Word-Centered Church: a book review

Upon my marriage, I ended 22 years spent as a member of an established denomination, in churches steeped in tradition handed down for 400 years, and joined a non-denominational church plant barely three years old at the time. There is rigorous scriptural teaching in both places, but the change has come with extreme culture shock for me, requiring me again and again to consider what things are essentials for a church, and what things are not. Thus, when I saw that Moody offered Jonathan Leeman’s book Word-Centered Church: How Scripture Brings Life and Growth to God’s People for its Blogger Review Program, I was excited to have someone outside my circles help me consider the essential things.


In case his title didn’t give it away, Leeman’s primary goal for the book is to show “how uniquely essential [God’s Word] is” as “God’s primary instrument for growing God’s church” (18). In contrast to church growth stratagems involving programs, stylistic changes, and things people do, Leeman suggests that church growth comes through hearing God’s Word — in sermons, readings, songs, and prayers. “Christianity,” he says, “begins not with what we do, but with the announcement of what God has done” (19). Thus, Leeman calls churches away from the desperate search for the next new thing, and back “to stuff that is really old, really good, and really powerful” (23).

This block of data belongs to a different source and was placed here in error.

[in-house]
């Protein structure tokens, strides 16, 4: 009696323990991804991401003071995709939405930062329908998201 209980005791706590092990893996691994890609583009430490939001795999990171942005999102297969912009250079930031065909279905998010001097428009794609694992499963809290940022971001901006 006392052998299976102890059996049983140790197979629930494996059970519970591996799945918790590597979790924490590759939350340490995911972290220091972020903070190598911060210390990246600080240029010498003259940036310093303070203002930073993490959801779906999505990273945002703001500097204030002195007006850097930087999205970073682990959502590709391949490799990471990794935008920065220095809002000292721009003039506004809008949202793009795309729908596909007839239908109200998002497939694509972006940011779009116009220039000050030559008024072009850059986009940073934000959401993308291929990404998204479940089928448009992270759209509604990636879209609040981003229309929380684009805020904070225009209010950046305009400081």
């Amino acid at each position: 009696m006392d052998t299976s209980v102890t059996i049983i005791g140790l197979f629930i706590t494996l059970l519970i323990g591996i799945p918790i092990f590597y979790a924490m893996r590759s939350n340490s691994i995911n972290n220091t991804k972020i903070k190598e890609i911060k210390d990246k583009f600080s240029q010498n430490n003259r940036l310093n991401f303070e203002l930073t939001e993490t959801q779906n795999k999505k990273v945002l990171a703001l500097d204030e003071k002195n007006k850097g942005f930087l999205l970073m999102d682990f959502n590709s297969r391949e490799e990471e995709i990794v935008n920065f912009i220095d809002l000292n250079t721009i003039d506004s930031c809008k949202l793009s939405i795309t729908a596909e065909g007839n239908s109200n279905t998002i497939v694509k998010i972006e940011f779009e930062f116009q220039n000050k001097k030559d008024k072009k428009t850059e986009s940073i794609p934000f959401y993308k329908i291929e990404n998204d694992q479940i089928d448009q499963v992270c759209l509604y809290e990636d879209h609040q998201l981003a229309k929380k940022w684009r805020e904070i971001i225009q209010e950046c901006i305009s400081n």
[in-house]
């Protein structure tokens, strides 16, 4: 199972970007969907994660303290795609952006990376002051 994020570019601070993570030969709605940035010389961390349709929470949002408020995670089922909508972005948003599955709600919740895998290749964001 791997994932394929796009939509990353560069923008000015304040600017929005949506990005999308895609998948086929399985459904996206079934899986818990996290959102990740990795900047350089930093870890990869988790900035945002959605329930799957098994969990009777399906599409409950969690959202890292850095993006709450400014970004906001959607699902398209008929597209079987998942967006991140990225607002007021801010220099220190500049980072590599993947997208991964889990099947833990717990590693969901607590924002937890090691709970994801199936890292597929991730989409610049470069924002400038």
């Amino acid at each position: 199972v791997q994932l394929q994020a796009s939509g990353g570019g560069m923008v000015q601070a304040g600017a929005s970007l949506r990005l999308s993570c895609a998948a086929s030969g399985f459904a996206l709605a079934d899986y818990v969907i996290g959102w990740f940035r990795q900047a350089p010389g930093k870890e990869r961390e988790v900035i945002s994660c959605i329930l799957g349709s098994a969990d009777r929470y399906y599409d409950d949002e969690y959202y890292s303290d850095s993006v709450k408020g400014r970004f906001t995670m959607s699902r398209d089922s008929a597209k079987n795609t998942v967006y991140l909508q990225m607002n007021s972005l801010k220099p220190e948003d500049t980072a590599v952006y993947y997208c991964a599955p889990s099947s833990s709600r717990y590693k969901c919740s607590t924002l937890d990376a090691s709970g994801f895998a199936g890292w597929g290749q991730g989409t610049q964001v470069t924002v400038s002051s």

Leeman begins with an exposition of how God works through his Word, moving to explain how the Word separates church from world, works in individual hearts, and works in the church. The middle chapters of his book deal with the specific role of the Word-centered sermon in church life, while his concluding chapters explain what the church should do with the Word — sing it, pray it, live it with one another, and scatter it abroad!

In every chapter, Leeman calls toward a substantial, scripture-soaked church life, echoing Paul’s call to the Colossian church: “Let the word of Christ dwell in you richly . . .” (Col. 3:16). His style is simple and engaging, using personal stories and illustrations to drive home biblically-grounded arguments for a biblically-grounded church.

It’s a testament to the solidity of my churches, past and present, that Leeman’s arguments were not surprising to me, but affirmations of what I already knew to be true. Still, it was helpful to have someone walk carefully through the reasons behind the essentials, and to be reminded that the church’s mission to the world is not ultimately for the good of the world, but for the glory of God. Though I wouldn’t go so far as to call the book essential reading for every believer, it’s an excellent push toward what is essential, and, as such, I have no hesitations in recommending it.

©2017 by Stacy Crouch

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